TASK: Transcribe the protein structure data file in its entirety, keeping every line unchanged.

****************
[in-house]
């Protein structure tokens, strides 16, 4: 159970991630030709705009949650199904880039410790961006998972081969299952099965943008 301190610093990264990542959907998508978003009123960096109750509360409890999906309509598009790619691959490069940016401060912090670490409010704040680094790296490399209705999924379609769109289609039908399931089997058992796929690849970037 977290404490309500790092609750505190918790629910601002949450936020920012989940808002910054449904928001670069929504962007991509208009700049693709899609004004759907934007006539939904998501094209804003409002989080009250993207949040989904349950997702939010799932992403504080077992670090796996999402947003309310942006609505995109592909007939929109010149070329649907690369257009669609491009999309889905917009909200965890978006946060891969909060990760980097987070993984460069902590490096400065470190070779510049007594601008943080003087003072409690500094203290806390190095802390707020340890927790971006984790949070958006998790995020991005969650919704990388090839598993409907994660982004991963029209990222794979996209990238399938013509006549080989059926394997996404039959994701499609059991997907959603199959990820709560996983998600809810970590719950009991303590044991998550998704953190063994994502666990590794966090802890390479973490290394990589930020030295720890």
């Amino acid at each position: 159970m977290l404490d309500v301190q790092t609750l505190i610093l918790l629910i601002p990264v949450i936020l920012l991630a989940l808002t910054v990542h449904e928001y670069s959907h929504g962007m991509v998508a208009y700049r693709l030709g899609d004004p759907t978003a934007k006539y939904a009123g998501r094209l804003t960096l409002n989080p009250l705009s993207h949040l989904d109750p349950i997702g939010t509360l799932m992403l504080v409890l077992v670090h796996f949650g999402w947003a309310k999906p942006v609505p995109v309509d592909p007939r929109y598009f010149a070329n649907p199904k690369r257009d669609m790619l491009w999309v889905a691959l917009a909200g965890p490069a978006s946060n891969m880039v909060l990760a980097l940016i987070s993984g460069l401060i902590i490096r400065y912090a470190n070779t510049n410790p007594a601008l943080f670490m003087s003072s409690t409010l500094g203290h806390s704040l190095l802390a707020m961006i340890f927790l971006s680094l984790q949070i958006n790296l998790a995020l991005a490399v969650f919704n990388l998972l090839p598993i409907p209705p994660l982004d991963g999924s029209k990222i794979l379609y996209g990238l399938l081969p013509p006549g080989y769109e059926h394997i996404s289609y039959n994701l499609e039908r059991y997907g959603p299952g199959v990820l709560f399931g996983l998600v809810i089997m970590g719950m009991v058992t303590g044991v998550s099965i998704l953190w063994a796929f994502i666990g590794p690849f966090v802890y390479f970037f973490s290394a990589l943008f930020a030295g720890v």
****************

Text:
[in-house]
């Protein structure tokens, strides 16, 4: 159970991630030709705009949650199904880039410790961006998972081969299952099965943008 301190610093990264990542959907998508978003009123960096109750509360409890999906309509598009790619691959490069940016401060912090670490409010704040680094790296490399209705999924379609769109289609039908399931089997058992796929690849970037 977290404490309500790092609750505190918790629910601002949450936020920012989940808002910054449904928001670069929504962007991509208009700049693709899609004004759907934007006539939904998501094209804003409002989080009250993207949040989904349950997702939010799932992403504080077992670090796996999402947003309310942006609505995109592909007939929109010149070329649907690369257009669609491009999309889905917009909200965890978006946060891969909060990760980097987070993984460069902590490096400065470190070779510049007594601008943080003087003072409690500094203290806390190095802390707020340890927790971006984790949070958006998790995020991005969650919704990388090839598993409907994660982004991963029209990222794979996209990238399938013509006549080989059926394997996404039959994701499609059991997907959603199959990820709560996983998600809810970590719950009991303590044991998550998704953190063994994502666990590794966090802890390479973490290394990589930020030295720890």
């Amino acid at each position: 159970m977290l404490d309500v301190q790092t609750l505190i610093l918790l629910i601002p990264v949450i936020l920012l991630a989940l808002t910054v990542h449904e928001y670069s959907h929504g962007m991509v998508a208009y700049r693709l030709g899609d004004p759907t978003a934007k006539y939904a009123g998501r094209l804003t960096l409002n989080p009250l705009s993207h949040l989904d109750p349950i997702g939010t509360l799932m992403l504080v409890l077992v670090h796996f949650g999402w947003a309310k999906p942006v609505p995109v309509d592909p007939r929109y598009f010149a070329n649907p199904k690369r257009d669609m790619l491009w999309v889905a691959l917009a909200g965890p490069a978006s946060n891969m880039v909060l990760a980097l940016i987070s993984g460069l401060i902590i490096r400065y912090a470190n070779t510049n410790p007594a601008l943080f670490m003087s003072s409690t409010l500094g203290h806390s704040l190095l802390a707020m961006i340890f927790l971006s680094l984790q949070i958006n790296l998790a995020l991005a490399v969650f919704n990388l998972l090839p598993i409907p209705p994660l982004d991963g999924s029209k990222i794979l379609y996209g990238l399938l081969p013509p006549g080989y769109e059926h394997i996404s289609y039959n994701l499609e039908r059991y997907g959603p299952g199959v990820l709560f399931g996983l998600v809810i089997m970590g719950m009991v058992t303590g044991v998550s099965i998704l953190w063994a796929f994502i666990g590794p690849f966090v802890y390479f970037f973490s290394a990589l943008f930020a030295g720890v």